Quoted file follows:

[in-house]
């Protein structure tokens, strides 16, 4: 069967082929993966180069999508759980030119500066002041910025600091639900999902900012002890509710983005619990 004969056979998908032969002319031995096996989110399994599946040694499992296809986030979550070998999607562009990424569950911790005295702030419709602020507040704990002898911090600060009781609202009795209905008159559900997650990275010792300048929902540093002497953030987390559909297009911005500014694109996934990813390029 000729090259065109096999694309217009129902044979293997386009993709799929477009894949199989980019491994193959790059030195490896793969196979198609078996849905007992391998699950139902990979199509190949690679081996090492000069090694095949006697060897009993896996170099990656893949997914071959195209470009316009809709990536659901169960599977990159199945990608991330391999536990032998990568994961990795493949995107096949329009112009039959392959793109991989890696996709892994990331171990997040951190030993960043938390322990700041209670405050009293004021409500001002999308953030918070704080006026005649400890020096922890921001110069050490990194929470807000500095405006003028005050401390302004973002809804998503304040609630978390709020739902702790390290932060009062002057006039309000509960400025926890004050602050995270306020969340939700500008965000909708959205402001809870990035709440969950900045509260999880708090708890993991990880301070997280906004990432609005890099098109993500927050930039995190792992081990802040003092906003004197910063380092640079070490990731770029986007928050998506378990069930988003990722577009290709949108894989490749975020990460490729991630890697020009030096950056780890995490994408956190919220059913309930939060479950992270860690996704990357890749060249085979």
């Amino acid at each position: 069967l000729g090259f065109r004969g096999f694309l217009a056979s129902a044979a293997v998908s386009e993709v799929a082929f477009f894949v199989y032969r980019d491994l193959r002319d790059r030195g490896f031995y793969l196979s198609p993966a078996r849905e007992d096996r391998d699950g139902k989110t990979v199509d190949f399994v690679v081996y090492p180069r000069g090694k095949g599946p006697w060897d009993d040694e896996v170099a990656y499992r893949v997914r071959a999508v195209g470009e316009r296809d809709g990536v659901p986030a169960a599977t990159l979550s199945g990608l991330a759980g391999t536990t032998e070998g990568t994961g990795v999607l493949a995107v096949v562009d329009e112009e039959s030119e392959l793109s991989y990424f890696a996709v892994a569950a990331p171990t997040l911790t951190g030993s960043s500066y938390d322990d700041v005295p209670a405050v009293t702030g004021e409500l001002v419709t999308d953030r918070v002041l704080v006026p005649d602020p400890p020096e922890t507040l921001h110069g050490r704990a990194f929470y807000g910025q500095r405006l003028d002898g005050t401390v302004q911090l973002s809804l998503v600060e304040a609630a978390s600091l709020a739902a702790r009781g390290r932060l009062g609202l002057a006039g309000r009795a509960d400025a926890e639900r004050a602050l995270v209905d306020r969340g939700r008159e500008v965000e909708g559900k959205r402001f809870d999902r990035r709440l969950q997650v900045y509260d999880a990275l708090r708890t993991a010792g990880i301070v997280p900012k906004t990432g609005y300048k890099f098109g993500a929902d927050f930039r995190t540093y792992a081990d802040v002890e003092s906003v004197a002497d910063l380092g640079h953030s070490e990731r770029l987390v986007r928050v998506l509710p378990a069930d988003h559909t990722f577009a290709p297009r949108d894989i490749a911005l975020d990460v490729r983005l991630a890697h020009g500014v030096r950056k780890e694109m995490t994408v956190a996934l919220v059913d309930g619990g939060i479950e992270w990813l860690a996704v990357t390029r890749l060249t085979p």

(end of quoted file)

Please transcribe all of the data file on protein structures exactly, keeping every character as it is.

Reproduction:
[in-house]
């Protein structure tokens, strides 16, 4: 069967082929993966180069999508759980030119500066002041910025600091639900999902900012002890509710983005619990 004969056979998908032969002319031995096996989110399994599946040694499992296809986030979550070998999607562009990424569950911790005295702030419709602020507040704990002898911090600060009781609202009795209905008159559900997650990275010792300048929902540093002497953030987390559909297009911005500014694109996934990813390029 000729090259065109096999694309217009129902044979293997386009993709799929477009894949199989980019491994193959790059030195490896793969196979198609078996849905007992391998699950139902990979199509190949690679081996090492000069090694095949006697060897009993896996170099990656893949997914071959195209470009316009809709990536659901169960599977990159199945990608991330391999536990032998990568994961990795493949995107096949329009112009039959392959793109991989890696996709892994990331171990997040951190030993960043938390322990700041209670405050009293004021409500001002999308953030918070704080006026005649400890020096922890921001110069050490990194929470807000500095405006003028005050401390302004973002809804998503304040609630978390709020739902702790390290932060009062002057006039309000509960400025926890004050602050995270306020969340939700500008965000909708959205402001809870990035709440969950900045509260999880708090708890993991990880301070997280906004990432609005890099098109993500927050930039995190792992081990802040003092906003004197910063380092640079070490990731770029986007928050998506378990069930988003990722577009290709949108894989490749975020990460490729991630890697020009030096950056780890995490994408956190919220059913309930939060479950992270860690996704990357890749060249085979």
């Amino acid at each position: 069967l000729g090259f065109r004969g096999f694309l217009a056979s129902a044979a293997v998908s386009e993709v799929a082929f477009f894949v199989y032969r980019d491994l193959r002319d790059r030195g490896f031995y793969l196979s198609p993966a078996r849905e007992d096996r391998d699950g139902k989110t990979v199509d190949f399994v690679v081996y090492p180069r000069g090694k095949g599946p006697w060897d009993d040694e896996v170099a990656y499992r893949v997914r071959a999508v195209g470009e316009r296809d809709g990536v659901p986030a169960a599977t990159l979550s199945g990608l991330a759980g391999t536990t032998e070998g990568t994961g990795v999607l493949a995107v096949v562009d329009e112009e039959s030119e392959l793109s991989y990424f890696a996709v892994a569950a990331p171990t997040l911790t951190g030993s960043s500066y938390d322990d700041v005295p209670a405050v009293t702030g004021e409500l001002v419709t999308d953030r918070v002041l704080v006026p005649d602020p400890p020096e922890t507040l921001h110069g050490r704990a990194f929470y807000g910025q500095r405006l003028d002898g005050t401390v302004q911090l973002s809804l998503v600060e304040a609630a978390s600091l709020a739902a702790r009781g390290r932060l009062g609202l002057a006039g309000r009795a509960d400025a926890e639900r004050a602050l995270v209905d306020r969340g939700r008159e500008v965000e909708g559900k959205r402001f809870d999902r990035r709440l969950q997650v900045y509260d999880a990275l708090r708890t993991a010792g990880i301070v997280p900012k906004t990432g609005y300048k890099f098109g993500a929902d927050f930039r995190t540093y792992a081990d802040v002890e003092s906003v004197a002497d910063l380092g640079h953030s070490e990731r770029l987390v986007r928050v998506l509710p378990a069930d988003h559909t990722f577009a290709p297009r949108d894989i490749a911005l975020d990460v490729r983005l991630a890697h020009g500014v030096r950056k780890e694109m995490t994408v956190a996934l919220v059913d309930g619990g939060i479950e992270w990813l860690a996704v990357t390029r890749l060249t085979p």